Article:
There was a Toll-house situated besides the Tram road where the Pen locks road crosses the Tram road.
These days, everyone takes for granted, the short cut between Thornwood Place and Quakers Yard, but it was not always that way.
Firstly there was a trail through the woods but a proper foot path was finally put in place
A surveyors report from 1892 said “With regard to the pathway from Thornwood place to Quakers Yard, it is recommended that the landlords be contacted to hand over and dedicate the pathway to the public and allow the Bridges and roads committee to fence the same.”
Later in January 1893 it was reported by the Merthyr Express that Mr Edwards of Pantannas farm had now agreed to give the land to widen and improve the path.
Mr Lewis stated that 8 or 9 years ago he had spent £9 on the path, but it was insufficient and a further £7. 10 shillings was collected by the treasurer. Mr Lewis advised that the money should be collected.
The pathway was then repaired, upgraded fenced and ready to use. It is still used Today some 116 years later.
The origins of Quaker’s Yard as a village and independent community is part and parcel of the persecution of the Quakers. Quakers believed, and still believe, that people could have direct experience of God without the third-party intervention of the clergy. It is, therefore, easy to see why such a stance created unrest in the ranks of ministers and even the state itself.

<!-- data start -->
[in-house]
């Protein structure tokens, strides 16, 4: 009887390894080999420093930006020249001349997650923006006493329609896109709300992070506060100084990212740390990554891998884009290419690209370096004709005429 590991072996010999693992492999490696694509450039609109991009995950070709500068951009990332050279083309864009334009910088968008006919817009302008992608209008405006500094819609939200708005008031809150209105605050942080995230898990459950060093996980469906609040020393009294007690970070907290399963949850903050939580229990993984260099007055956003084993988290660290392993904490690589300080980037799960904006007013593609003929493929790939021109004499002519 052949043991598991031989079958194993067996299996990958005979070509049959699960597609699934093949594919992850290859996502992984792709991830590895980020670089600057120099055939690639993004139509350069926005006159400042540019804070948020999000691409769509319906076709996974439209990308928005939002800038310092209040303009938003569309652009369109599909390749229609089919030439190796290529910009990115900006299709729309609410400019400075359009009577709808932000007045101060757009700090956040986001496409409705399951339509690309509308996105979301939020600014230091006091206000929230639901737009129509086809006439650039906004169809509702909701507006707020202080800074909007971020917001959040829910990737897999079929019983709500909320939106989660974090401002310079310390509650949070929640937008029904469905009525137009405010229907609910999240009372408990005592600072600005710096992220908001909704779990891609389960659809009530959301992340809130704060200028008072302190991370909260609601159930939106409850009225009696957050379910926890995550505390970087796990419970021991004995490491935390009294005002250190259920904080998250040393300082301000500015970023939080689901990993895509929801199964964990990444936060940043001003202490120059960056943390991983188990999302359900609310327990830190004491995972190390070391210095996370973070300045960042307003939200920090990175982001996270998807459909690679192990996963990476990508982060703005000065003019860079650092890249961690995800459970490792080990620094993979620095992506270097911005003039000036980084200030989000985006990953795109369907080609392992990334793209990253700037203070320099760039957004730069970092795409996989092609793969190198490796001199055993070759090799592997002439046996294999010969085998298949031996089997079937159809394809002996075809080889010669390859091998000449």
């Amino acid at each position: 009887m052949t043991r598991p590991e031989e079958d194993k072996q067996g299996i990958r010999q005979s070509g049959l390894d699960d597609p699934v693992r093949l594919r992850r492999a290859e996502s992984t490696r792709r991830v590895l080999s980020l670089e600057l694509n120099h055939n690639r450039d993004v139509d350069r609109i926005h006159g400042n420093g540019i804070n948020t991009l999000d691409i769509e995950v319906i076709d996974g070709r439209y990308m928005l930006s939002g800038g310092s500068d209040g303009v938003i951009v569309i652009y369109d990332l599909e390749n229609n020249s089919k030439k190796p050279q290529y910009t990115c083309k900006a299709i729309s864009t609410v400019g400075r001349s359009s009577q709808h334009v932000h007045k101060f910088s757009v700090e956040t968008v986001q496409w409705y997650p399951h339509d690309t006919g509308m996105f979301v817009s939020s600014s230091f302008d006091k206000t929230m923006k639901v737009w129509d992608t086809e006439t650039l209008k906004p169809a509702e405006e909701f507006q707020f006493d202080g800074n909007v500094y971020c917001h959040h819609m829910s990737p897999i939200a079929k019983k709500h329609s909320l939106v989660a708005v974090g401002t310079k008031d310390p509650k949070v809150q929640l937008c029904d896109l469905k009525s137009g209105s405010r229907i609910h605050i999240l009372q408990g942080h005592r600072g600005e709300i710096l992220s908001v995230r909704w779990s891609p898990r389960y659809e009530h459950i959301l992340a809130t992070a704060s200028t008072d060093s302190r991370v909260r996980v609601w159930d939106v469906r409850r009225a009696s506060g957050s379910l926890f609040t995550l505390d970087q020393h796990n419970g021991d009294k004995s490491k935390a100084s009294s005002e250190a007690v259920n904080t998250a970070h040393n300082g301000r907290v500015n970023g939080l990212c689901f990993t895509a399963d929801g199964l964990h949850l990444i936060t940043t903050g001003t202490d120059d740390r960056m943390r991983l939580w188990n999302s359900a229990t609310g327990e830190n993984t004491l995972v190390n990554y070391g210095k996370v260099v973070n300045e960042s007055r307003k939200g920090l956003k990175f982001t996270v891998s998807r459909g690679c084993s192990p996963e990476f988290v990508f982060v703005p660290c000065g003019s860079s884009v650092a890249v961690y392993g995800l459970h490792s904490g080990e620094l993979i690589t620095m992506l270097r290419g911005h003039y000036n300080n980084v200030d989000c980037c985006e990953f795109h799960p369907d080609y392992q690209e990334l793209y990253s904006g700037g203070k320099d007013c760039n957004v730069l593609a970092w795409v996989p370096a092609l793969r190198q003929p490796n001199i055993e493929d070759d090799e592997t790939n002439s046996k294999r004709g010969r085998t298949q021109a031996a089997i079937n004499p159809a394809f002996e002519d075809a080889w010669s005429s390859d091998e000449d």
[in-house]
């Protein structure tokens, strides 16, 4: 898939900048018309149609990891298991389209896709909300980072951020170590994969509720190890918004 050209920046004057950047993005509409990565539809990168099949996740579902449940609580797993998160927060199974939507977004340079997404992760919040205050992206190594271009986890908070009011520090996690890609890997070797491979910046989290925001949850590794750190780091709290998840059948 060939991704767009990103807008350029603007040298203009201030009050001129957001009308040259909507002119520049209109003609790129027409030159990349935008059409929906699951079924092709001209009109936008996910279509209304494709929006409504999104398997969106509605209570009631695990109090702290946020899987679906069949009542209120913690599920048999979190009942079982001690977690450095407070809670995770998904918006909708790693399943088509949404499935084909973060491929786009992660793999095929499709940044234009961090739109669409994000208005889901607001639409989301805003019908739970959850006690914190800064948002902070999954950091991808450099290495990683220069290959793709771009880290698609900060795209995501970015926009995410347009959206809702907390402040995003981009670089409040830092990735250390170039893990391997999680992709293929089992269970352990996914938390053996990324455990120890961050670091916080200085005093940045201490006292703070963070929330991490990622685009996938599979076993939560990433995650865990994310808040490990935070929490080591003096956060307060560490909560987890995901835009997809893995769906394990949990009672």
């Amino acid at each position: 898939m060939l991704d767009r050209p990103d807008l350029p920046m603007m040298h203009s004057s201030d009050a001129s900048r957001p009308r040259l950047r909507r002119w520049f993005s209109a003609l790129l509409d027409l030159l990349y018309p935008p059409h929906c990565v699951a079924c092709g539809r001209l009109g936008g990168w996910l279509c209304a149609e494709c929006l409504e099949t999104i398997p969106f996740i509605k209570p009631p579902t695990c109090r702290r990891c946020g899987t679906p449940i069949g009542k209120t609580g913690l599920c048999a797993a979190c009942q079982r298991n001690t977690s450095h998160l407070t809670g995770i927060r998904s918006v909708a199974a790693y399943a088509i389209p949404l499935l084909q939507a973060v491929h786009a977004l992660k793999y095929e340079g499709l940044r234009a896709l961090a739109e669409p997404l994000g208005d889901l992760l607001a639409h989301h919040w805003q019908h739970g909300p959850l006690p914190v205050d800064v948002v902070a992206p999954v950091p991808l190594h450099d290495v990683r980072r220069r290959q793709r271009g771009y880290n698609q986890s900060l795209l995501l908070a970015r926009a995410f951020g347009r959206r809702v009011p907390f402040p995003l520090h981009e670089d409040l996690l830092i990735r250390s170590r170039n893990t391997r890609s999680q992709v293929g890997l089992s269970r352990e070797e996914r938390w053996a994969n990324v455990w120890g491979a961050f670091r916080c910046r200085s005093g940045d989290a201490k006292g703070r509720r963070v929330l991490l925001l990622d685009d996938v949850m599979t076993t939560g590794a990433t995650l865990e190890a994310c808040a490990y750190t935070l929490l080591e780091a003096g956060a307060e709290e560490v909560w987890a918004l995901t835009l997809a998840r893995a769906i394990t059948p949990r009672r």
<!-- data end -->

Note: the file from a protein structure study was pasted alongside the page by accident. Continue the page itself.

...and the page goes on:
By 1650 Baptists, Quakers and other independent religious groups in the Merthyr area were worshipping at a farm at Pentwyn. It was remote and well out of the view of the authorities and for a while the various Dissenting groups, despite their individual beliefs or creeds, continued to worship together.
However, in 1667 the Quakers were given the use of a small piece of land on an estate owned by Mary Chapman. In her will of 1700 this land was subsequently given to the society and on this pasture land the Quakers decided to create a burial ground. The community of Quaker’s Yard began to take shape.
Quaker’s Yard was, until the second half of the 19th century, a quiet rural spot. There was a corn mill and a small woollen mill and a small scattering of houses. With its ancient bridge across the Taff the village could even boast two inns, ideal watering holes for weary travellers on their way to and from Cardiff.